I don’t know the answer to your question, but I would like to clarify this statement. The difference between two points would be merely the subtraction of their coordinates without the squares. If you’re asking for the distance between points, then what you have is almost correct, except you must take the square root of the entire argument. Correct me if I’m talking about something different than what you mean.

I’ll ponder this more after I sign off, and other Dopers may have different takes on the subject, but I suspect you’re not going to get much more of an answer than the following: that’s just the way things are. This minus sign is just one of the axioms (in fact, probably the axiom) on which all of special relativity rests (in math language, the axiom is that the symmetry group of spacetime is locally SO(3,1) plus translations), and all other consequences are derived from this axiom. You can’t ask “why” this is the case any more than you can ask “why” there exists a straight line between any two points in Euclidean geometry.

The essential point is why x[sup]2[/sup]+y[sup]2[/sup]+z[sup]2[/sup] is useful for three dimensional space. This quantity is preserved under rotations of the coordinate system. If you and I stand at the same point and measure the distance to another point, but I turn my point of view (and thus my x, y, and z axes) relative to yours, we’ll get different values for the x, y, and z coordinates. The value of x[sup]2[/sup]+y[sup]2[/sup]+z[sup]2[/sup] will remain the same, though.

Now suppose we’re both facing the same direction and we both look from the same reference point to the same test point, but I’m moving at a constant velocity passing through the point while you stand still. Relativity says that we’ll measure different values for x, y, z, and t than each other, but the value of x[sup]2[/sup]+y[sup]2[/sup]+z[sup]2[/sup]-t[sup]2[/sup] we get will be the same. The fact that this quantity (the “spacetime interval”) is preserved under this sort of “generalized rotation” while x[sup]2[/sup]+y[sup]2[/sup]+z[sup]2[/sup]+t[sup]2[/sup] isn’t has been established in many experiments.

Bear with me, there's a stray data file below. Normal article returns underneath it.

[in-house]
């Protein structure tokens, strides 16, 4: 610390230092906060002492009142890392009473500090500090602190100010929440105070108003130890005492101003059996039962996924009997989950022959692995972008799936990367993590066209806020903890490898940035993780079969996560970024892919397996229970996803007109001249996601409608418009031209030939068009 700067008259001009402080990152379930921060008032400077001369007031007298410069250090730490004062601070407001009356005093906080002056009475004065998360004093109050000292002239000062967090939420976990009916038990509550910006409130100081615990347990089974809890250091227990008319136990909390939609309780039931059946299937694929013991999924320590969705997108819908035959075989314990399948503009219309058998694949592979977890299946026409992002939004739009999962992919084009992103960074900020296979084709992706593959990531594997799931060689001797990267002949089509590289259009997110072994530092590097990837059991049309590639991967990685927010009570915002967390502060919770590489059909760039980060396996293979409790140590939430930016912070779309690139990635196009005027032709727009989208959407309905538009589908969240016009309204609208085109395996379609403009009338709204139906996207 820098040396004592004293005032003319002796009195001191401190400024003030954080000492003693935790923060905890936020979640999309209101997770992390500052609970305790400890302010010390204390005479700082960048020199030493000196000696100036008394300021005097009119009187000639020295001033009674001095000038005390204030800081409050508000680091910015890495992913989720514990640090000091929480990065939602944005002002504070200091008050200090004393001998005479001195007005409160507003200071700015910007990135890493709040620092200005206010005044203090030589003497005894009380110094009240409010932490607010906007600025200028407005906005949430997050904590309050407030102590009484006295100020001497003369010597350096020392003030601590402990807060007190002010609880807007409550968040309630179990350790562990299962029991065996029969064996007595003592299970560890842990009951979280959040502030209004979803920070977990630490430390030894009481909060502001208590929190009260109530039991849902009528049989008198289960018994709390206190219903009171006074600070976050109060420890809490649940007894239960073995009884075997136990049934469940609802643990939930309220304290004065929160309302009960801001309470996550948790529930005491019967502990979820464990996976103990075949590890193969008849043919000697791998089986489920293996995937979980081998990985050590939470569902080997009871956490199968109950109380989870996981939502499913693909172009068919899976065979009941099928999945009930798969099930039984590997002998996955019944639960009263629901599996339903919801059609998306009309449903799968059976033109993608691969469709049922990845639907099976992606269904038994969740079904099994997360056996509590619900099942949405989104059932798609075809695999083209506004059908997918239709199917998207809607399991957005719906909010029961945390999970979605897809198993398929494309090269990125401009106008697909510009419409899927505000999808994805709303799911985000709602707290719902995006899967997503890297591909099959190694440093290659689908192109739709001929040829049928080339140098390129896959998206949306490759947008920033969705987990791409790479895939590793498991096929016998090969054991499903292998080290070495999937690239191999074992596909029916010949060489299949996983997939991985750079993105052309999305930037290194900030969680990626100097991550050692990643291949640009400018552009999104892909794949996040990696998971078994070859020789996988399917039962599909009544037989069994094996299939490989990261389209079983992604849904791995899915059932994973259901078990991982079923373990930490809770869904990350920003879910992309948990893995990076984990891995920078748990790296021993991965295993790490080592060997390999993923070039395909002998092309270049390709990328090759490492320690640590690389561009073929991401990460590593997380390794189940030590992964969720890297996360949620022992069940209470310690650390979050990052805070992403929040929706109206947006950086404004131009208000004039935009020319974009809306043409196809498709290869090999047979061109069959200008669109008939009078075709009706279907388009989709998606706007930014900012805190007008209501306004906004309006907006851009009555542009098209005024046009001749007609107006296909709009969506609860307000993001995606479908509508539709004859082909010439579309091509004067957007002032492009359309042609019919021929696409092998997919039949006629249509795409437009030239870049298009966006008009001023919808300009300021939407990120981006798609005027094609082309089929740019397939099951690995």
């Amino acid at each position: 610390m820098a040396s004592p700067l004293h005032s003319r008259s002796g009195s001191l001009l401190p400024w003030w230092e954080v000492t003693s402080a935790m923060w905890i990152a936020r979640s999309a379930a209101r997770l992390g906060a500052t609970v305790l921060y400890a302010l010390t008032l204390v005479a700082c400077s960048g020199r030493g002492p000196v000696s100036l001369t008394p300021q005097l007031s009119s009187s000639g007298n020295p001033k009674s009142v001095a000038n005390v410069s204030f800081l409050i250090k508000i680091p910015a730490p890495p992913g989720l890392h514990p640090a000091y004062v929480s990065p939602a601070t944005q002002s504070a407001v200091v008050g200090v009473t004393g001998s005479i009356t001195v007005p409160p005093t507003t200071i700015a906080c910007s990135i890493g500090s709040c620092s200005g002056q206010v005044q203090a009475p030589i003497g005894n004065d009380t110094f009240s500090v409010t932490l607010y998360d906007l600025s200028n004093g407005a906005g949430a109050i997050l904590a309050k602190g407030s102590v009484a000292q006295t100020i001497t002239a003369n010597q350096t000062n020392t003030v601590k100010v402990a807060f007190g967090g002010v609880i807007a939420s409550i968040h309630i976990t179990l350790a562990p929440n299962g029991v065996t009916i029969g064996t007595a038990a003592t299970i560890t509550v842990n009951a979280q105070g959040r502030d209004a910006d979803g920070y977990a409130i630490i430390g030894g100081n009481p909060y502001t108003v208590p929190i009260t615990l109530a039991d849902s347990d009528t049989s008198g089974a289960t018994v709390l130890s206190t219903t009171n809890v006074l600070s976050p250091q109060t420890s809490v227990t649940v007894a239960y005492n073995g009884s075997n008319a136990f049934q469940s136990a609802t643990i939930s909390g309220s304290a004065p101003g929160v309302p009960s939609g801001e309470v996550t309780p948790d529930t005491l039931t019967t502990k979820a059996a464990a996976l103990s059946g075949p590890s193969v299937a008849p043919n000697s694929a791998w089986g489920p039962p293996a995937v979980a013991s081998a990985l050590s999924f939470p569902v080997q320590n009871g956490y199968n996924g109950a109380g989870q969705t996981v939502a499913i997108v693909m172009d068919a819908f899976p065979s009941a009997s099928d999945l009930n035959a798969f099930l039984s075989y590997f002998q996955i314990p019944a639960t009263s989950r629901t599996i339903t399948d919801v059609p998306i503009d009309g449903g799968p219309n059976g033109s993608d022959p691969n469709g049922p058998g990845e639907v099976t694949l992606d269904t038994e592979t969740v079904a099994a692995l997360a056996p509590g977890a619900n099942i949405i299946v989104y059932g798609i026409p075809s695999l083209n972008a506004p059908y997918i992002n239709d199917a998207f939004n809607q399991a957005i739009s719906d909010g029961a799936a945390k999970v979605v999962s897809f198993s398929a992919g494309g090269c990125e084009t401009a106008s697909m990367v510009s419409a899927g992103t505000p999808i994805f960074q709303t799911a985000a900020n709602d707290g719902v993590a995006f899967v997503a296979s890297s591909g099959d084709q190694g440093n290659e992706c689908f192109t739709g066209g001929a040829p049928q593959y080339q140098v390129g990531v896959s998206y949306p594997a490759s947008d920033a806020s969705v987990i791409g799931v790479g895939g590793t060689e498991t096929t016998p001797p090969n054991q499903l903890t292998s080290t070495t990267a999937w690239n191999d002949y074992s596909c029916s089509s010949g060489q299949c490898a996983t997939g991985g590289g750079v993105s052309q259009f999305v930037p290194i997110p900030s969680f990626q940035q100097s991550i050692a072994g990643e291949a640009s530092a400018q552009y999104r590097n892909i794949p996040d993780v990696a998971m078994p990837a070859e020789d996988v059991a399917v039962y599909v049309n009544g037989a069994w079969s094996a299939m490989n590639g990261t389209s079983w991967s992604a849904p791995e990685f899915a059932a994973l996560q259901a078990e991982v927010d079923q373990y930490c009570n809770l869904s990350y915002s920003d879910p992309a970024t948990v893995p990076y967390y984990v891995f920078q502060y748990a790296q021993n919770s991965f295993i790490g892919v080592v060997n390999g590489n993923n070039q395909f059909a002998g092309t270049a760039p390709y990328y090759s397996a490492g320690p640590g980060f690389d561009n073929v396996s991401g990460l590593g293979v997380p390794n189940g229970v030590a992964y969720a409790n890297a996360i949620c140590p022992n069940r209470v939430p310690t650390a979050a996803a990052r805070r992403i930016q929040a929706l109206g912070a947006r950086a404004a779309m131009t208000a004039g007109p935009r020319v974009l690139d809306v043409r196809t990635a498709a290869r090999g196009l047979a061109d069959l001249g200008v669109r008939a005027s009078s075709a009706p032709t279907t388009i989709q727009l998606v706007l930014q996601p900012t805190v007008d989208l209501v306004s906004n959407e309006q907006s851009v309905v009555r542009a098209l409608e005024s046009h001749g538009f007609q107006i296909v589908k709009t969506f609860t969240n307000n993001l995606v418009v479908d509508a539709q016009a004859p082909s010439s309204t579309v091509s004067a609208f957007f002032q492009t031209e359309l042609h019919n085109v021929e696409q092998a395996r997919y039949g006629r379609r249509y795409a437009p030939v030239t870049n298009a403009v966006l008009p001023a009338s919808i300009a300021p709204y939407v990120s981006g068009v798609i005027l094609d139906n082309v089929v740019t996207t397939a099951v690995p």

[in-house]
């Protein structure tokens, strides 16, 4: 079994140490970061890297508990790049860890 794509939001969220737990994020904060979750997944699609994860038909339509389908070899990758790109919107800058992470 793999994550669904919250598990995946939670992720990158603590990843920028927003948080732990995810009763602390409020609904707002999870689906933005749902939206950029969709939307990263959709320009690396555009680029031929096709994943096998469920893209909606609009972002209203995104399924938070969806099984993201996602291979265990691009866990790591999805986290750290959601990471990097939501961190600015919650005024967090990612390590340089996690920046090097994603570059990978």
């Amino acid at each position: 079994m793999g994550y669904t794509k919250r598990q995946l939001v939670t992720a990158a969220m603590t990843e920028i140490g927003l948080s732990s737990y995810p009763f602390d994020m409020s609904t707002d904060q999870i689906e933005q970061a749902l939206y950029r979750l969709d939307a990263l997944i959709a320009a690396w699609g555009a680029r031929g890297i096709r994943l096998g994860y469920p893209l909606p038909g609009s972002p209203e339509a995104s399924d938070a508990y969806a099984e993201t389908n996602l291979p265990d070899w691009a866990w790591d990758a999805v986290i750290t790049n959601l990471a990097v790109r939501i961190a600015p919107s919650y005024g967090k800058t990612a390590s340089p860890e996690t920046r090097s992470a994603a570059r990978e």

For what it’s worth, in 4-dimensional Euclidean geometry, the square of the distance between two points is (W - w)[sup]2[/sup] + (X - x)[sup]2[/sup] + (Y - y)[sup]2[/sup] + (Z - z)[sup]2[/sup]. But space isn’t Euclidean, so that’s not necessarily the right metric.

Just to expand on what ultrafilter said, it’s perfectly possible (mathematically speaking) to have a Euclidean 4-space, whose metric is the usual 4-dimensional version of the Euclidean metric:
ds[sup]2[/sup] = dx[sup]2[/sup] + dy[sup]2[/sup] + dz[sup]2[/sup] + dw[sup]2[/sup]
(Here I arbitrarily chose to call the fourth dimension w, because in this case there’s no reason to equate it with time.)

(By the way, when I say “metric” I basically mean the formula we use for computing “distances” in that space, although “interval” is probably a more appropriate word than “distance” in the case where they can be negative.)

However, whether such a space is useful in describing the physical world is another question. Special relativity offers 4-dimensional Minkowski spacetime as a better description of the world. (In general relativity this space becomes a curved pseudo-Riemannian space because of the effect of gravity, but as far as I know – I’m still rather new to GR – it can still be approximated by flat Minkowski space at any particular point. Except, I assume, for singularities.)

Minkowski space is a pseudo-Euclidean space, in the sense that it has the same topological structure and curvature (constant zero curvature) as Euclidean space, but has a different metric, namely:
ds[sup]2[/sup] = dx[sup]2[/sup] + dy[sup]2[/sup] + dz[sup]2[/sup] - c *dt[sup]2[/sup]
where c is the speed of light, but physicists (particle physicists, at least) typically choose their units so that c = 1.

Some people like to say that time is imaginary (in which case you’d use a plus sign instead of the minus sign, and have the minus contributed by the factor of i[sup]2[/sup]). But typically physicists just use the minus sign. After all, Minkowski spacetime isn’t Euclidean 4-space, so why should its metric have the same formula?

As far as why we want a minus sign, see Mathocist’s post above. To reiterate, we want the interval to be invariant under rotations in the space. I think MikeS is trying to answer a deeper question, namely “Why do we live in a universe where intervals of the form x[sup]2[/sup] + y[sup]2[/sup] + z[sup]2[/sup] - t[sup]2[/sup] are invariant?” I’m not sure it’s even possible to answer that question.